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A Guy Named Joe


List Price: $21.99
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Product Details

  • Actors: Irene Dunne, Van Johnson, Ward Bond, James Gleason, Lionel Barrymore, Barry Nelson, Esther Williams Spencer Tracy
  • Directors: Victor Fleming
  • Format: NTSC
  • Region: All Regions
  • Number of discs: 1
  • Studio: Warner Archive
  • DVD Release Date: May 21, 2013
  • Run Time: 121 minutes
  • Average Customer Review: 4.6 out of 5 stars  See all reviews (60 customer reviews)
  • ASIN: B00CVB6XZM
  • Amazon Best Sellers Rank: #11,335 in Movies & TV (See Top 100 in Movies & TV)

Editorial Reviews

The year was 1944. Overseas, the war raged. Back home, a war-torn population suffered the loss of loved ones. Along came A Guy Named Joe – a fanciful, heart-warming tale based on the legend that pilots never die but return to guide fledgling airmen – and the public welcomed it with open arms. Charming, daredevil hero Spencer Tracy, lauded by Daily Variety as “magnificent in every phase of his performance,” stars with Irene Dunne, Van Johnson, Ward Bond and Esther Williams. Director Victor Fleming (Gone With the Wind) previously teamed with Tracy in 1937’s Captains Courageous – for which Tracy received a Best Actor Oscar®. Dalton Trumbo, another Academy Award®-winner* wrote the fine script. With its masterful mix of fantasy and reality, it comes as no surprise that A Guy Named Joe is an all-time film favorite. See for yourself. *1956: Best Motion Picturre Story – The Brave One.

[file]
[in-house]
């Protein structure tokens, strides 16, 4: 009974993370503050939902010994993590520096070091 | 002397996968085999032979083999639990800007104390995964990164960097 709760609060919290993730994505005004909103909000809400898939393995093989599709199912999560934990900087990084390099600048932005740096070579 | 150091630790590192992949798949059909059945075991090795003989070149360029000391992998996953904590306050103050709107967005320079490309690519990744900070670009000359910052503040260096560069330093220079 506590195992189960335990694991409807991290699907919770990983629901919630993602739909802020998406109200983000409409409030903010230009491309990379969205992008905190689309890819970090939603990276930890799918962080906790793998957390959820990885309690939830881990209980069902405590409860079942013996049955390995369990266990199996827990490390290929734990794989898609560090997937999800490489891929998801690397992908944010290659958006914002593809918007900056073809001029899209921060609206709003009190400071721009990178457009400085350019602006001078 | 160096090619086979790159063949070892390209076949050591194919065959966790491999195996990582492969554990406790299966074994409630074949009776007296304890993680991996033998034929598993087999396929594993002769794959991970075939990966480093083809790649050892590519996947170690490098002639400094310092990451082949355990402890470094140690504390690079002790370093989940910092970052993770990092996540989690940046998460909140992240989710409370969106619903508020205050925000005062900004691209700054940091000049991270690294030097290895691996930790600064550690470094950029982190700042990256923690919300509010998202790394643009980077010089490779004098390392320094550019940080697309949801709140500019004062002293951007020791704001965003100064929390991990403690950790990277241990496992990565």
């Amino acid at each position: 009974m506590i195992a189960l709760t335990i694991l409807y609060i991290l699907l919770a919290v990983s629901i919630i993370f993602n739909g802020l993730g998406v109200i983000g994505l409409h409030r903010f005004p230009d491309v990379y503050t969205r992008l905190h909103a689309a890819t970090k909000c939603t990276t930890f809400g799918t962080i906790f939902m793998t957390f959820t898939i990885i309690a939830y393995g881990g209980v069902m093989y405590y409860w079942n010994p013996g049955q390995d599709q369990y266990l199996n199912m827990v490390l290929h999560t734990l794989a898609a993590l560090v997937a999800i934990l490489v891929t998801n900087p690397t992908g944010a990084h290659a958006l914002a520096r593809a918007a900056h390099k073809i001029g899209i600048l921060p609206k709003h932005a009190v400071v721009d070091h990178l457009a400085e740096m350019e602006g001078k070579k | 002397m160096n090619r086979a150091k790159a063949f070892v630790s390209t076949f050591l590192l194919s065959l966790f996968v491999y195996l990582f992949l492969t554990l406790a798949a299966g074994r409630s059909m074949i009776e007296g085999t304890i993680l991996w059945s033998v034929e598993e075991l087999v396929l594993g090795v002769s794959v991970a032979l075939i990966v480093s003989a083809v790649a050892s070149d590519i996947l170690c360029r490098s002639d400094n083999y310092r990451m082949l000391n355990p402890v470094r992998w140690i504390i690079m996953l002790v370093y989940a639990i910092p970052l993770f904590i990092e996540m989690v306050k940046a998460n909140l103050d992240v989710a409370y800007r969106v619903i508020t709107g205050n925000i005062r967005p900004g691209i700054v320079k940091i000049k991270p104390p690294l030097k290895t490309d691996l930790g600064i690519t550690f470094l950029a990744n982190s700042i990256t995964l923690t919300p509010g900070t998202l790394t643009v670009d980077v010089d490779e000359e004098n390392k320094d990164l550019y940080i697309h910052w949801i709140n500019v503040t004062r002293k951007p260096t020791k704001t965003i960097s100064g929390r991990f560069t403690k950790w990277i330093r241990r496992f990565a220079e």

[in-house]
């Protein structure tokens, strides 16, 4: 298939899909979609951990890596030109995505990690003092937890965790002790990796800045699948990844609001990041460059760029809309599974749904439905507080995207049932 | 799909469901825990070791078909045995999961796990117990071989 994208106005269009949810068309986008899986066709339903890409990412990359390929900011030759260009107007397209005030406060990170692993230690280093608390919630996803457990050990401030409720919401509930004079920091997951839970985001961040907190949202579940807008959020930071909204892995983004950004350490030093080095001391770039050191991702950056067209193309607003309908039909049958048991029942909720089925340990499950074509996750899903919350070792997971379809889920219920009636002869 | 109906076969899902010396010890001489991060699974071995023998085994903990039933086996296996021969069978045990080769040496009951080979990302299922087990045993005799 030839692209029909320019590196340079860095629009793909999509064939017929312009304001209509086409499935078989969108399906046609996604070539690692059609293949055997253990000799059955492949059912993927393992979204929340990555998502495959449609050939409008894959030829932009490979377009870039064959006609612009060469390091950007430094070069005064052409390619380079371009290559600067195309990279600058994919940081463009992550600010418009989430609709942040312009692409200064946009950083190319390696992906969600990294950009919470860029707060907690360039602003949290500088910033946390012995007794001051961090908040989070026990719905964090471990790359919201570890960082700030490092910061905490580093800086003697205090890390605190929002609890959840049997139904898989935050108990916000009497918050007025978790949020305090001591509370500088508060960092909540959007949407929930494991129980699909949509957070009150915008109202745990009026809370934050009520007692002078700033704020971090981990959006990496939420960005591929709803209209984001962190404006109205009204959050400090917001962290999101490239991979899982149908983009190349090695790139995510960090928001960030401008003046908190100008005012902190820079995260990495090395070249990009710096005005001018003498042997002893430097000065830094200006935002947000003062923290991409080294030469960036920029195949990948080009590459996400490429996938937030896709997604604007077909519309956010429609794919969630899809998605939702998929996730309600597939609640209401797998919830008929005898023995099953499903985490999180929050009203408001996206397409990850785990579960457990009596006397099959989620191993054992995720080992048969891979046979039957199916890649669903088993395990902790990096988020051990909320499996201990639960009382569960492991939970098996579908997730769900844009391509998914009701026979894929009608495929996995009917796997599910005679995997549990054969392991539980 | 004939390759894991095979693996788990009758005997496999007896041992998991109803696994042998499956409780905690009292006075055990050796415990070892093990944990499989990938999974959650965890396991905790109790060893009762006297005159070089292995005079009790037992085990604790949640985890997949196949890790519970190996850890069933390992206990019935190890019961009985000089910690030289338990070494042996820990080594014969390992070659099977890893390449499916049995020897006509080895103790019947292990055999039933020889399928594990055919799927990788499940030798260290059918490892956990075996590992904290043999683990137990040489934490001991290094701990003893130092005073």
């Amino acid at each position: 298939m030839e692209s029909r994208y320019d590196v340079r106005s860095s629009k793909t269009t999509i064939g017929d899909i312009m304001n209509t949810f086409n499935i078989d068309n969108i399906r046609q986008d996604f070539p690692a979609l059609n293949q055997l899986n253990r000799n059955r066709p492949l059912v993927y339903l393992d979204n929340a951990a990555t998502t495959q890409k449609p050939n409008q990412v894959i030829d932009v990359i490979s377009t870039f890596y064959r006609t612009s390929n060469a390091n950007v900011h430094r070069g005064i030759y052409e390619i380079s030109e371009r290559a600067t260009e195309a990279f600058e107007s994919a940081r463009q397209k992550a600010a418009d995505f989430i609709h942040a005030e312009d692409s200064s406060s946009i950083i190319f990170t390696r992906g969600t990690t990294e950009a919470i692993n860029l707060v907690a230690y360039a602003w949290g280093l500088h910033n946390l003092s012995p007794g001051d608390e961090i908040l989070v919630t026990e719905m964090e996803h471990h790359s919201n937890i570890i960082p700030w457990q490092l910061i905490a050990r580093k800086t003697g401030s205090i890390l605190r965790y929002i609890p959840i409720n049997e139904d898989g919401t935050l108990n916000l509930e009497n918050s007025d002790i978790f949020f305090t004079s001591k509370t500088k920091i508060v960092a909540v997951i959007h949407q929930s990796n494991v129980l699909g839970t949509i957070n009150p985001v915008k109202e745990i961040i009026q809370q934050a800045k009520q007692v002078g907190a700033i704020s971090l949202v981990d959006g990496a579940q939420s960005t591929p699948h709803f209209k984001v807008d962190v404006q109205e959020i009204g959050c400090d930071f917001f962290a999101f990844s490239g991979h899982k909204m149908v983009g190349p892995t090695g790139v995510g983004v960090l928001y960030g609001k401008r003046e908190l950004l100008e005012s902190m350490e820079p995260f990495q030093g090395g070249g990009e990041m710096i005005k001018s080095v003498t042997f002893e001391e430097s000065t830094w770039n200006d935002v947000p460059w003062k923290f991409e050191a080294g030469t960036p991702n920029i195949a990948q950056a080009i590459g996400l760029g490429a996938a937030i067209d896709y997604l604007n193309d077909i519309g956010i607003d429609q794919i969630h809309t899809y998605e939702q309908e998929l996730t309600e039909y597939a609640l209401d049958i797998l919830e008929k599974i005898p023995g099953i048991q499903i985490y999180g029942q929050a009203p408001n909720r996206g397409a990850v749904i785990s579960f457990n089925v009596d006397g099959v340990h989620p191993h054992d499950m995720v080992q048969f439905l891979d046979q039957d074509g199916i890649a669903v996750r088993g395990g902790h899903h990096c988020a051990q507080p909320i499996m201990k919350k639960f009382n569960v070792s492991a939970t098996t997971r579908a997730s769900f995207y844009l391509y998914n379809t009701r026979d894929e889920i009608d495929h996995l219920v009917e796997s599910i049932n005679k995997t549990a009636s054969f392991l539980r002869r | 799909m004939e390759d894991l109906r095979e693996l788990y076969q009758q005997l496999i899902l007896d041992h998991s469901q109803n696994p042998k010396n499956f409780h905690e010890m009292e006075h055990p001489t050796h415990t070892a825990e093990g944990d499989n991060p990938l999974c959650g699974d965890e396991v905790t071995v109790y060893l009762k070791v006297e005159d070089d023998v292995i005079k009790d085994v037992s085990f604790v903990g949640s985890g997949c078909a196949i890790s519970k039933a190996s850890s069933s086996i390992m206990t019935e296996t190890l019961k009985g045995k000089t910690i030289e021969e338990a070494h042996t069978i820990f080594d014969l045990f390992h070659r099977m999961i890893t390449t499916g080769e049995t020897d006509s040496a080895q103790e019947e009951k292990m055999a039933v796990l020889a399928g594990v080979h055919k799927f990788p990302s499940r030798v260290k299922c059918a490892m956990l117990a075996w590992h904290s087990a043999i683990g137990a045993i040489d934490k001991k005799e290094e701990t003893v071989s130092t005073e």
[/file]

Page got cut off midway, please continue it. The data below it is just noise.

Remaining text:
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Customer Reviews

A very good war story with a great cast.
DLinCA
Tracy, Dunne, and Johnson are all believable in their respective roles as well as what you expect them to be as actors.
Karen Joan
Both movies were great on their own and worth the time to view both and compare.
Weird One

Most Helpful Customer Reviews

37 of 39 people found the following review helpful By R. Christenson / Lunamation on April 29, 2005
Format: VHS Tape
A Guy Named Joe is THE classic movie about a cracked up WWII bomber pilot (Spencer Tracy) sent back from Heaven as a ghost to provide guidance, like a guardian angel, to a new pilot trainee who turns out to fall in love with the ghost's girlfriend (Irene Dunne). I think this is the only movie in which Spencer Tracy played opposite Irene Dunne, who was one of the classiest leading ladies of her time (The Awful Truth, Penny Serenade, Life With Father, I Remember Mama, Anna and the King of Siam, The Mudlark, etc.).